Chair: Simon Glendinning

Saturday 1 March, 11am-12.30pm
Wolfson Theatre, NAB, LSE
LSE Literary Festival: Understanding the World: Religious and Secular Perspectives
Speakers: Arthur Bradley and Kenan Malik
Chair: Danielle Sands

Friday 28 February, 6.30-8pm
Wolfson Theatre, NAB, LSE
LSE Literary Festival: Understanding the Self
Speakers: Mary Midgley, Jonathan Rée and Raymond Tallis
Chair: Danielle Sands

Thursday 20 February, 6.30-8pm
Hong Kong Theatre, CLM, LSE
On Exploitation
Speakers: Hillel Steiner and Nicholas Vrousalis
Chair: Gabriel Wollner

Thursday 13 February, 6.30-8pm
Hong Kong Theatre, CLM, LSE
Ethics Matters in War
Speakers: Cecile Fabre and Jeff McMahan
Chair: Gabriel Wollner

Tuesday 11 February, 6.30-8pm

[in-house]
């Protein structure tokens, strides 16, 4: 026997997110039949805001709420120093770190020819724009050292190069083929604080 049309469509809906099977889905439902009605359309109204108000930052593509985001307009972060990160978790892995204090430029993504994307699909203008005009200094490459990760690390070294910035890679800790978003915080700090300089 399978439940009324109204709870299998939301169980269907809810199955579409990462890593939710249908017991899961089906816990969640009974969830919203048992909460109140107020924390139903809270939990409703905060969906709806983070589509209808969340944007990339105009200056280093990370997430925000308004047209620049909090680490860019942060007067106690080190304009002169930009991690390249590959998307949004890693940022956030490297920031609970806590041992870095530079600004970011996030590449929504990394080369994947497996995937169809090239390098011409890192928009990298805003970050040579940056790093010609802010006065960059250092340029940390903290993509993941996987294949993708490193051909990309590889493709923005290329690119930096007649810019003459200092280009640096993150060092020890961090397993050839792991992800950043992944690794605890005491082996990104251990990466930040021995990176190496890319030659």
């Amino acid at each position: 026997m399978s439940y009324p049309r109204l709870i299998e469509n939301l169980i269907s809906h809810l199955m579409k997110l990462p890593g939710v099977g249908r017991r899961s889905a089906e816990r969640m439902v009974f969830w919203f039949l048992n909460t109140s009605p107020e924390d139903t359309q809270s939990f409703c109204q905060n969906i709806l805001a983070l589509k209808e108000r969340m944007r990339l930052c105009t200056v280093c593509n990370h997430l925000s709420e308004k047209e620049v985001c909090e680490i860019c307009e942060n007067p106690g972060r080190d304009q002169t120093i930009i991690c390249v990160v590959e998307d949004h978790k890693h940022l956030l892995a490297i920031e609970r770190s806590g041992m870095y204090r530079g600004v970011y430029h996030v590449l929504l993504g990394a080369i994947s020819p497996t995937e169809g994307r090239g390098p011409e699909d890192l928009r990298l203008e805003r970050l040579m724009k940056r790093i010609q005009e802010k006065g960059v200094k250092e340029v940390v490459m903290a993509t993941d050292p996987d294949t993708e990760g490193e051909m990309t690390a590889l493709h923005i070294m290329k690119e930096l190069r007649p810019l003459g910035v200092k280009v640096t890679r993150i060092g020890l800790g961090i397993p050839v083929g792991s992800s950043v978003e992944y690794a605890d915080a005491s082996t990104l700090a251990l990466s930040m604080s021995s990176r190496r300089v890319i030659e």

Wolfson Theatre, NAB, LSE
Plato between the Teeth of the Beast: Animals and Democracy in Tomorrow’s Europe
Speaker: Richard Iveson
Chair: Danielle Sands

Tuesday 4 February, 6.30-8pm
Wolfson Theatre, NAB, LSE
Justice in Finance
Speaker: Gabriel Wollner
Chair: Bryan Roberts

Wednesday 29 January, 6.30-8pm
New Theatre, EAS, LSE
Inventing the Individual: The Origins of Western Liberalism
Speaker: Larry Siedentop
Chair: Simon Glendinning

Monday 27 January, 6.30-8pm
Old Theatre, OLD, LSE
The Ethics of 'Nudge'
Speakers: George Loewenstein, Samuel Nguyen and Drazen Prelec
Chair: Luc Bovens

Monday 20 January, 6.30-8pm
Sheikh Zayed Theatre, NAB, LSE
Consilience: The Ethics of the Cognitive Sciences – What can the brain tell us about the mind?
Speakers: Ray Dolan, Peter Hacker and Nikolas Rose
Chair: Tali Sharot

Wednesday 15 January, 6.30-8pm
Old Theatre, OLD, LSE
Consilience: Measuring Happiness?
Speakers: Paul Dolan, Elaine Fox, Andrew Oswald and Ben Page
Chair: Tali Sharot

Michaelmas Term 2013

Tuesday 8 October, 6.30 – 8pm
The Nature of Existence
Wolfson Theatre, New Academic Building, LSE